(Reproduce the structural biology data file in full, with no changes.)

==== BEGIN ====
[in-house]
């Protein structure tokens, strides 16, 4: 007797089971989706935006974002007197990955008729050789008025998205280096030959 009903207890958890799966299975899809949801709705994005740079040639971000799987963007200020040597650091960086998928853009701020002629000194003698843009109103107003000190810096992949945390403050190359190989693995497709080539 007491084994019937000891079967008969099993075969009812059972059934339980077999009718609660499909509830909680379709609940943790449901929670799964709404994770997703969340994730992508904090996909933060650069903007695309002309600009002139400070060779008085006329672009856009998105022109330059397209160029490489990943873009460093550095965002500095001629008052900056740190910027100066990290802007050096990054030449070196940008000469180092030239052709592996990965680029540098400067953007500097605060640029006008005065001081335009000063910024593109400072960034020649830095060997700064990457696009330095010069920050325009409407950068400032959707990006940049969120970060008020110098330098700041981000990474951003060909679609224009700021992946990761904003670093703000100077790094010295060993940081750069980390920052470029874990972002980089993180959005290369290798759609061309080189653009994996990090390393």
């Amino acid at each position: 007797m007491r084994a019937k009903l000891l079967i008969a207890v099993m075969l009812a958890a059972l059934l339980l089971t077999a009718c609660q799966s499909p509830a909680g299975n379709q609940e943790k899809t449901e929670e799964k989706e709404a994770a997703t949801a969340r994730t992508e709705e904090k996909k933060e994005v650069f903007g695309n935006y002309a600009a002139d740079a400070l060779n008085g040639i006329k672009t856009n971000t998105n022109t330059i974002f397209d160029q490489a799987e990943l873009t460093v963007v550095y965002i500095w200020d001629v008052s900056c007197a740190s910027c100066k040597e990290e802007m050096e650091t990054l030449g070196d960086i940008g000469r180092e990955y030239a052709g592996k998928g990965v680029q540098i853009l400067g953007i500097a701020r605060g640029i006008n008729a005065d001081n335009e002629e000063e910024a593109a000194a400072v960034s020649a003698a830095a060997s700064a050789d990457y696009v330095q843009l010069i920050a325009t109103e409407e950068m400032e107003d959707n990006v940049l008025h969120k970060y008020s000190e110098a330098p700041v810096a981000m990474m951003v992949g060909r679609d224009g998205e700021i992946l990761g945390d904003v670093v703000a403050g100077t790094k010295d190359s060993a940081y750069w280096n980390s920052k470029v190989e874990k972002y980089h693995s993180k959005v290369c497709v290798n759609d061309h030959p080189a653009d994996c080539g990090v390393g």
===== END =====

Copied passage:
[in-house]
């Protein structure tokens, strides 16, 4: 007797089971989706935006974002007197990955008729050789008025998205280096030959 009903207890958890799966299975899809949801709705994005740079040639971000799987963007200020040597650091960086998928853009701020002629000194003698843009109103107003000190810096992949945390403050190359190989693995497709080539 007491084994019937000891079967008969099993075969009812059972059934339980077999009718609660499909509830909680379709609940943790449901929670799964709404994770997703969340994730992508904090996909933060650069903007695309002309600009002139400070060779008085006329672009856009998105022109330059397209160029490489990943873009460093550095965002500095001629008052900056740190910027100066990290802007050096990054030449070196940008000469180092030239052709592996990965680029540098400067953007500097605060640029006008005065001081335009000063910024593109400072960034020649830095060997700064990457696009330095010069920050325009409407950068400032959707990006940049969120970060008020110098330098700041981000990474951003060909679609224009700021992946990761904003670093703000100077790094010295060993940081750069980390920052470029874990972002980089993180959005290369290798759609061309080189653009994996990090390393």
């Amino acid at each position: 007797m007491r084994a019937k009903l000891l079967i008969a207890v099993m075969l009812a958890a059972l059934l339980l089971t077999a009718c609660q799966s499909p509830a909680g299975n379709q609940e943790k899809t449901e929670e799964k989706e709404a994770a997703t949801a969340r994730t992508e709705e904090k996909k933060e994005v650069f903007g695309n935006y002309a600009a002139d740079a400070l060779n008085g040639i006329k672009t856009n971000t998105n022109t330059i974002f397209d160029q490489a799987e990943l873009t460093v963007v550095y965002i500095w200020d001629v008052s900056c007197a740190s910027c100066k040597e990290e802007m050096e650091t990054l030449g070196d960086i940008g000469r180092e990955y030239a052709g592996k998928g990965v680029q540098i853009l400067g953007i500097a701020r605060g640029i006008n008729a005065d001081n335009e002629e000063e910024a593109a000194a400072v960034s020649a003698a830095a060997s700064a050789d990457y696009v330095q843009l010069i920050a325009t109103e409407e950068m400032e107003d959707n990006v940049l008025h969120k970060y008020s000190e110098a330098p700041v810096a981000m990474m951003v992949g060909r679609d224009g998205e700021i992946l990761g945390d904003v670093v703000a403050g100077t790094k010295d190359s060993a940081y750069w280096n980390s920052k470029v190989e874990k972002y980089h693995s993180k959005v290369c497709v290798n759609d061309h030959p080189a653009d994996c080539g990090v390393g």